The European Court of Human Rights on December 16 ruled against Georgia in a case of a mob attack on LGBT demonstrators on May 17, 2013 – the International Day Against Homophobia (IDAHO) – in Tbilisi, arguing that the “unprecedented violence” against LGBT activists occurred with the state connivance.
The Strasbourg-based court said that authorities had failed to protect the peaceful demonstrators from homophobic and transphobic aggression, calling the ensuing investigation into the matter “inadequate.”
The ECHR ruling found violations of Article 3 (prohibition of inhuman or degrading treatment) and Article 11 (freedom of association), both in conjunction with Article 14 (prohibition of discrimination) of the European Convention on Human Rights, ordering Georgia to pay the applicants amount totaling EUR 193,500.
The application was lodged by 35 Georgian nationals and two non-governmental organizations – Women’s Initiatives Supporting Group and Identoba on 15 and 16 November 2013. The Court considered complaints of 27 applicants directly affected by the mob. The other eight, according to the application, managed to escape.
The Court argued that the Georgian authorities were aware of the risks associated with the event and that video evidence by independent journalists showed official connivance in the acts of violence and underlying prejudice.
According to the ruling, “despite this exacting obligation and the full knowledge of the risks, the authorities’ response to the gravity of the situation was merely to deploy unarmed and unprotected police patrol officers who were supposed to contain the tens of thousands of aggressive people by forming thin human cordons.”
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The Court noted that in addition to the Government’s cited dispersal (evacuation) plan resulting “in highly chaotic and disorganized actions when put into practice,” “the dispersal of the LGBT demonstrators without giving them an opportunity to hold their public rally cannot be counted… as fulfillment by the State of their positive substantive obligation to provide adequate protection against hate-motivated attacks.”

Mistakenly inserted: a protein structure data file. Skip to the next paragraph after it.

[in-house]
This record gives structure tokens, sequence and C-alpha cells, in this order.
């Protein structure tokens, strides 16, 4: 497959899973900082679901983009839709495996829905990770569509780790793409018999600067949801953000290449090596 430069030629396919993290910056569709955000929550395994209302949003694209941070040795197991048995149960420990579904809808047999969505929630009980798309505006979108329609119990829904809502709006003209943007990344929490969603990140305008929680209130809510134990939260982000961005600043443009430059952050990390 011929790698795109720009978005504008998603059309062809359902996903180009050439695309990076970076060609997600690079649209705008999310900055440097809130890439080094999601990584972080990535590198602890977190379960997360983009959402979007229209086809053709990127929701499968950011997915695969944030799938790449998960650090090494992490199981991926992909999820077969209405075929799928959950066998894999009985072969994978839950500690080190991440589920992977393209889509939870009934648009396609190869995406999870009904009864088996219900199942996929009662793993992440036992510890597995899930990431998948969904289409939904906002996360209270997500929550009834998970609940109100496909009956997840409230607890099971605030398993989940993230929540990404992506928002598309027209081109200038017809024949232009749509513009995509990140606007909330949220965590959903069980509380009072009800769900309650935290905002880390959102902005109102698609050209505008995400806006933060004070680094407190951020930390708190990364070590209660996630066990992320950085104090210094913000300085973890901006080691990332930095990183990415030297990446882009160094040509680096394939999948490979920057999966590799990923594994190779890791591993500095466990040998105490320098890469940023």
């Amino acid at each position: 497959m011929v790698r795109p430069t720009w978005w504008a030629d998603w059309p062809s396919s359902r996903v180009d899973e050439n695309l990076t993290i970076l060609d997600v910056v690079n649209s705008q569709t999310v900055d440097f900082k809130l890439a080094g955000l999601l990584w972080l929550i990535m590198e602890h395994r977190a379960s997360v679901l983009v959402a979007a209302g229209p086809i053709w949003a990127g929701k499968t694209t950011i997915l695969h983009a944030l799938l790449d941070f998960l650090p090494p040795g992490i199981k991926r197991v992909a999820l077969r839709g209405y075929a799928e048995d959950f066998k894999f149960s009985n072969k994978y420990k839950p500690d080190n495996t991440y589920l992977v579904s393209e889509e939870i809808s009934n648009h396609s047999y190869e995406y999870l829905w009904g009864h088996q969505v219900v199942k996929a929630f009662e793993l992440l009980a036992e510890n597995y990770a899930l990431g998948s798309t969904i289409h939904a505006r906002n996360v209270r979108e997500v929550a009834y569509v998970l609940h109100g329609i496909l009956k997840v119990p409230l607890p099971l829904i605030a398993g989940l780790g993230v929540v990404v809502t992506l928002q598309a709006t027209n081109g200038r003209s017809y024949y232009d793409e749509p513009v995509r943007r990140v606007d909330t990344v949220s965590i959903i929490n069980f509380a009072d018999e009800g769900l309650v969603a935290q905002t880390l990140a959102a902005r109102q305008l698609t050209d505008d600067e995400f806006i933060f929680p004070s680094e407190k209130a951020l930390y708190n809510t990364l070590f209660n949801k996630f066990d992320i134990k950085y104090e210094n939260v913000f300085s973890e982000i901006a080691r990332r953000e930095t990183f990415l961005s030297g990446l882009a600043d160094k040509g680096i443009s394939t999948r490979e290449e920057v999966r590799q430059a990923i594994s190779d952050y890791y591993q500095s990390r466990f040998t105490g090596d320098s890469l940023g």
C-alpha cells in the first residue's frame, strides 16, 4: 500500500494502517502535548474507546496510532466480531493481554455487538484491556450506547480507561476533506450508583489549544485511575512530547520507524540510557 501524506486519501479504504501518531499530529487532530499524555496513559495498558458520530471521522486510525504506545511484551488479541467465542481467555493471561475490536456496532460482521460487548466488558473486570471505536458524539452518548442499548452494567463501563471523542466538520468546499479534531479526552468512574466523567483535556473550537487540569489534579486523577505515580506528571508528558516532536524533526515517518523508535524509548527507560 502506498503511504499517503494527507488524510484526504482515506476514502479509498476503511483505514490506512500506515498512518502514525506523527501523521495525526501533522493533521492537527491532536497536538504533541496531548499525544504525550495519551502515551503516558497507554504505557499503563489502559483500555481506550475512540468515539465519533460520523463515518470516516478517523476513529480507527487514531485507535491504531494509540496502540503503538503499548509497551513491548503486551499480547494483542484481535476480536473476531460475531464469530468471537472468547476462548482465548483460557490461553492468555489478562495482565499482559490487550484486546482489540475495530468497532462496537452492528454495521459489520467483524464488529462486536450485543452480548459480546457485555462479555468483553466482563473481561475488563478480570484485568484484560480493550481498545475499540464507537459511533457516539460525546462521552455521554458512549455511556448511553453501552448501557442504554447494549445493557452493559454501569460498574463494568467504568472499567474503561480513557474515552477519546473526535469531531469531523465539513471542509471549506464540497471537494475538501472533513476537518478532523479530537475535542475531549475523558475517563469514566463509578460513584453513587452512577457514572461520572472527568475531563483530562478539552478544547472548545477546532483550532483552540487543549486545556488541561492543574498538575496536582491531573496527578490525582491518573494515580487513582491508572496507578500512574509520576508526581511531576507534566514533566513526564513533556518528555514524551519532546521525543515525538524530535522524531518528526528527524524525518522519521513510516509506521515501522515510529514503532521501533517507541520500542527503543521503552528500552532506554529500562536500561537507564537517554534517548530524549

The ruling found it “established beyond reasonable doubt that the police in some places opened up the cordon for the counter‑demonstrators and in others remained passive when the counter‑demonstrators started to break the cordon.”
Importantly, the Court considered that “the protraction of the investigation exposed the domestic authorities’ long-standing inability – which can also be read as unwillingness – to examine the homophobic and/or transphobic motives behind the violence and degrading treatment committed against the relevant twenty-seven individual applicants.”
The ruling added that the failure to investigate the prejudice-based motives underlying the private individuals’ acts, “points out that this procedural failure contributes to official acquiescence or connivance in hate crimes.”
The Court also said it cannot exclude the possibility that the “unprecedented scale of violence” against the participants during IDAHO on May 17, 2013 “was conditioned, at least in part, by the domestic authorities’ failure to secure a timely and objective criminal investigation and punishment of the perpetrators of comparatively less violent attacks on the LGBT community” a year earlier on IDAHO.
On May 17, 2013, a group of queer activists, trying to mark IDAHO adjacent to Freedom Square in downtown Tbilisi, were attacked by thousands of counter-demonstrators, led by Orthodox priests. At least 28 people were injured in the violence that day.
In 2015, ECHR similarly ruled that the police “failed to provide adequate protection” to a small group of gay rights activists against attacks when they were marking IDAHO on May 17, 2012.
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